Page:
Among the highlights was Snap’s computer vision-enabled Scan product, which will analyze content in the camera feed to pull up matching products, similar to efforts by Pinterest and Google. Meanwhile, AR updates and partnerships with brands like Farfetch and Prada will make possible virtual try-on of clothes using AR. (Honestly, sometimes it feels like Snap’s tech is being lost in an app that’s mainly used by teenagers and young adults for socializing. Are they really Prada shoppers?)
Another big news item was Snap’s plans to release a brand-new app, Story Studio, which will give creators access to more powerful editing tools, for precisely trimming shots, adding captions, stickers and other visual elements, accessing licensed music, and more. Creators can then publish to Snapchat Spotlight, which is now available on the web, as well as other platforms.
Meanwhile, Snap Map is getting an update with a product called Layers, that allows users to add data from Snap’s developer partners to their map to personalize their experience. For instance, a Ticketmaster Layer will show nearby concert venues.
The company also gave an update on its creator funding efforts, saying it had doled out more than $130 million to more than 5,400 creators making content for its TikTok rival, Spotlight, since November. It now says it will now longer pay out $1 million per day to encourage creator adoption.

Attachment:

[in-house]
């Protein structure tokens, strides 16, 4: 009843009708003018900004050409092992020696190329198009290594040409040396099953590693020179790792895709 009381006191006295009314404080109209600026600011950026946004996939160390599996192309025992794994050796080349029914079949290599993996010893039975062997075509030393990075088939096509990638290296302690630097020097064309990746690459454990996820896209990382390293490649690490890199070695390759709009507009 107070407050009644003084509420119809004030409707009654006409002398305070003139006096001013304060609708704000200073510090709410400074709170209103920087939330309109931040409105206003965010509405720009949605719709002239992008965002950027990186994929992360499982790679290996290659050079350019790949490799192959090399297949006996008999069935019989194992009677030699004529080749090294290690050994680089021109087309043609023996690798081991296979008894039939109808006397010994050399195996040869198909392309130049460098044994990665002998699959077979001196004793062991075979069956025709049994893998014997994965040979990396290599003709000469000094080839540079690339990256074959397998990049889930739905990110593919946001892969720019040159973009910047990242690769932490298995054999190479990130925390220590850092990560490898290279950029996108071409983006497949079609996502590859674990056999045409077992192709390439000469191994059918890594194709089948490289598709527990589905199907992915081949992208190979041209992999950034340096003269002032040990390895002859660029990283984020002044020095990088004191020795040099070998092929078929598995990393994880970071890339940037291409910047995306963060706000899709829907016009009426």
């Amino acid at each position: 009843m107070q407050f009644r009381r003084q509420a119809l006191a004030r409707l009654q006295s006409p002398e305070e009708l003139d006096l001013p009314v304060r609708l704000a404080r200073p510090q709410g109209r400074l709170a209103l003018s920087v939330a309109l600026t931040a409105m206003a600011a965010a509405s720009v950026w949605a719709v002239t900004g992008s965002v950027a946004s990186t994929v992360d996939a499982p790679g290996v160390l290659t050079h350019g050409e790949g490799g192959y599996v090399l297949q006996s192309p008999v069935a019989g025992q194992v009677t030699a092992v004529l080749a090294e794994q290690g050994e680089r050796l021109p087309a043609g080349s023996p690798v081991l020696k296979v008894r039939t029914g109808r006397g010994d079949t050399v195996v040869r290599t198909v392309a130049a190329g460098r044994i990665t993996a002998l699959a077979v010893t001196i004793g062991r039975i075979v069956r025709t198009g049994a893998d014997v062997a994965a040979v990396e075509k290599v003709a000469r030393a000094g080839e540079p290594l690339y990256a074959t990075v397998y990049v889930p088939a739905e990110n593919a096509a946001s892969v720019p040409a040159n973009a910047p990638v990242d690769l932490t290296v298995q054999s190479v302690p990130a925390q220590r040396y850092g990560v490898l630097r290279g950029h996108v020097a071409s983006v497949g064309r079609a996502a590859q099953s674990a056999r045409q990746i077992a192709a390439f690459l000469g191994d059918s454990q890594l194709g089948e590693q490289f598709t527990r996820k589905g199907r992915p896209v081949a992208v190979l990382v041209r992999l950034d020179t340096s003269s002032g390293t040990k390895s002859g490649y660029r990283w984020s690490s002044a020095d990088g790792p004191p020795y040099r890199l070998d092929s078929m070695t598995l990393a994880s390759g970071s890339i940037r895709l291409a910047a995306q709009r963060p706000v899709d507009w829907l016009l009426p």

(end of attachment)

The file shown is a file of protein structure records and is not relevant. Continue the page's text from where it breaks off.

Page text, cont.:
Facebook debuted “Live Shopping Fridays” across the web and Facebook’s mobile apps to encourage consumers to make appointments to shop for beauty, skin care and fashion items from major brands like Abercrombie and Fitch, Bobbi Brown, Clinique, Sephora, Dermalogica and others.
Fast fashion e-commerce app Shein took the crown from Amazon this week to become the most downloaded app on iOS and Android in the U.S. The company controls its own production chain, from prototype to manufacturing, allowing it to churn out products tailored to different regions and tastes at a daily rate, giving it the name the “TikTok for e-commerce.”
Africa’s largest carrier, Vodacom, has developed Africa’s first super-app with help from China’s Alibaba. The app will include a range of services, including e-commerce, banking and making mobile payments.
Apple’s IDFA change has pushed Android ad spending up by 21%, per Liftoff. The growth comes when as many as 63.5% to 83.2% of iOS users are opting out of being tracked.